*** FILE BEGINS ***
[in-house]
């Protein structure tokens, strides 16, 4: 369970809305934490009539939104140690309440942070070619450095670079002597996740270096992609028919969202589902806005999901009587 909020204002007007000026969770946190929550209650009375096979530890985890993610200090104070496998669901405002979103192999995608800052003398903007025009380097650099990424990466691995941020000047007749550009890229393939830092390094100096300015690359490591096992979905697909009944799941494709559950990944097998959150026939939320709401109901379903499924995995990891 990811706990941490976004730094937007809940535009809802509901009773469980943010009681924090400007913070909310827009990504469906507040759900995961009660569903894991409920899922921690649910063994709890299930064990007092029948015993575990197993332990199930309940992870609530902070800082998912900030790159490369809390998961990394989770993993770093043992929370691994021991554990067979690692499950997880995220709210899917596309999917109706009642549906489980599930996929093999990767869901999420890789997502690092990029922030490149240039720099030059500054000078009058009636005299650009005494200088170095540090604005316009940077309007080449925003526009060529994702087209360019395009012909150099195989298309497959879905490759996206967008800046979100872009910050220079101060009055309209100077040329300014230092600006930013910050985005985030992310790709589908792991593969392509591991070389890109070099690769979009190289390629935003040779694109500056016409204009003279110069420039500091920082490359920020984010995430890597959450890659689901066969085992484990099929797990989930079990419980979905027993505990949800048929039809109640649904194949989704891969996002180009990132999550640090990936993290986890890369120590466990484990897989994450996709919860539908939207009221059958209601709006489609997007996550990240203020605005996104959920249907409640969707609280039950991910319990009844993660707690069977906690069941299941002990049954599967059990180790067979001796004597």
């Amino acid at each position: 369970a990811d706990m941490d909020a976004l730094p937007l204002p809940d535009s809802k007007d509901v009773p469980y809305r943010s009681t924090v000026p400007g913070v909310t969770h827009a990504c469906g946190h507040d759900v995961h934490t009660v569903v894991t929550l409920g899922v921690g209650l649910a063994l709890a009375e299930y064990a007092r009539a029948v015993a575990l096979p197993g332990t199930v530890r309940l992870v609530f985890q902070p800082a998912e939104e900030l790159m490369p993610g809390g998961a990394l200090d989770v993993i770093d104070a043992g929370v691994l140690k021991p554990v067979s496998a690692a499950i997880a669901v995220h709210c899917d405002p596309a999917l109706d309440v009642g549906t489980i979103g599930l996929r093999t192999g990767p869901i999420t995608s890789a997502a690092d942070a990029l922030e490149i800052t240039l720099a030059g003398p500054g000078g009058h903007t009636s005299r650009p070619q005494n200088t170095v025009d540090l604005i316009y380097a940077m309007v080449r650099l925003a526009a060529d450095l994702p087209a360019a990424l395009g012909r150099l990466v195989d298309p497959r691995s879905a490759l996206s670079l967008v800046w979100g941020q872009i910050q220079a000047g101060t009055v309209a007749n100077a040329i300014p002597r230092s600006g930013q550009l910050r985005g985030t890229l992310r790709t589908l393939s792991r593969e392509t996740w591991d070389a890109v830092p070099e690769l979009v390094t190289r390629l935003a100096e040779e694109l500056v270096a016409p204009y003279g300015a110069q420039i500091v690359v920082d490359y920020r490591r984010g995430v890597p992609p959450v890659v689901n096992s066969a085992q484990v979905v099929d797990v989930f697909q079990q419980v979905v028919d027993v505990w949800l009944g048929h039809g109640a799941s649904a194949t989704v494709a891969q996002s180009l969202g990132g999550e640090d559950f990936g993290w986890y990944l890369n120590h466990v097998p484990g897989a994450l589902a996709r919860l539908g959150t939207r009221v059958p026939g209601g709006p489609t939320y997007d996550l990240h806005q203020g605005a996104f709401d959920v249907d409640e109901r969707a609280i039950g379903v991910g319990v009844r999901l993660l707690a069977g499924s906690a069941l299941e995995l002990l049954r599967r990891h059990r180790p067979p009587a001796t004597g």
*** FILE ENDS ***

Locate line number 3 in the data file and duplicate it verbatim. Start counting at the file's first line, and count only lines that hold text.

């Amino acid at each position: 369970a990811d706990m941490d909020a976004l730094p937007l204002p809940d535009s809802k007007d509901v009773p469980y809305r943010s009681t924090v000026p400007g913070v909310t969770h827009a990504c469906g946190h507040d759900v995961h934490t009660v569903v894991t929550l409920g899922v921690g209650l649910a063994l709890a009375e299930y064990a007092r009539a029948v015993a575990l096979p197993g332990t199930v530890r309940l992870v609530f985890q902070p800082a998912e939104e900030l790159m490369p993610g809390g998961a990394l200090d989770v993993i770093d104070a043992g929370v691994l140690k021991p554990v067979s496998a690692a499950i997880a669901v995220h709210c899917d405002p596309a999917l109706d309440v009642g549906t489980i979103g599930l996929r093999t192999g990767p869901i999420t995608s890789a997502a690092d942070a990029l922030e490149i800052t240039l720099a030059g003398p500054g000078g009058h903007t009636s005299r650009p070619q005494n200088t170095v025009d540090l604005i316009y380097a940077m309007v080449r650099l925003a526009a060529d450095l994702p087209a360019a990424l395009g012909r150099l990466v195989d298309p497959r691995s879905a490759l996206s670079l967008v800046w979100g941020q872009i910050q220079a000047g101060t009055v309209a007749n100077a040329i300014p002597r230092s600006g930013q550009l910050r985005g985030t890229l992310r790709t589908l393939s792991r593969e392509t996740w591991d070389a890109v830092p070099e690769l979009v390094t190289r390629l935003a100096e040779e694109l500056v270096a016409p204009y003279g300015a110069q420039i500091v690359v920082d490359y920020r490591r984010g995430v890597p992609p959450v890659v689901n096992s066969a085992q484990v979905v099929d797990v989930f697909q079990q419980v979905v028919d027993v505990w949800l009944g048929h039809g109640a799941s649904a194949t989704v494709a891969q996002s180009l969202g990132g999550e640090d559950f990936g993290w986890y990944l890369n120590h466990v097998p484990g897989a994450l589902a996709r919860l539908g959150t939207r009221v059958p026939g209601g709006p489609t939320y997007d996550l990240h806005q203020g605005a996104f709401d959920v249907d409640e109901r969707a609280i039950g379903v991910g319990v009844r999901l993660l707690a069977g499924s906690a069941l299941e995995l002990l049954r599967r990891h059990r180790p067979p009587a001796t004597g």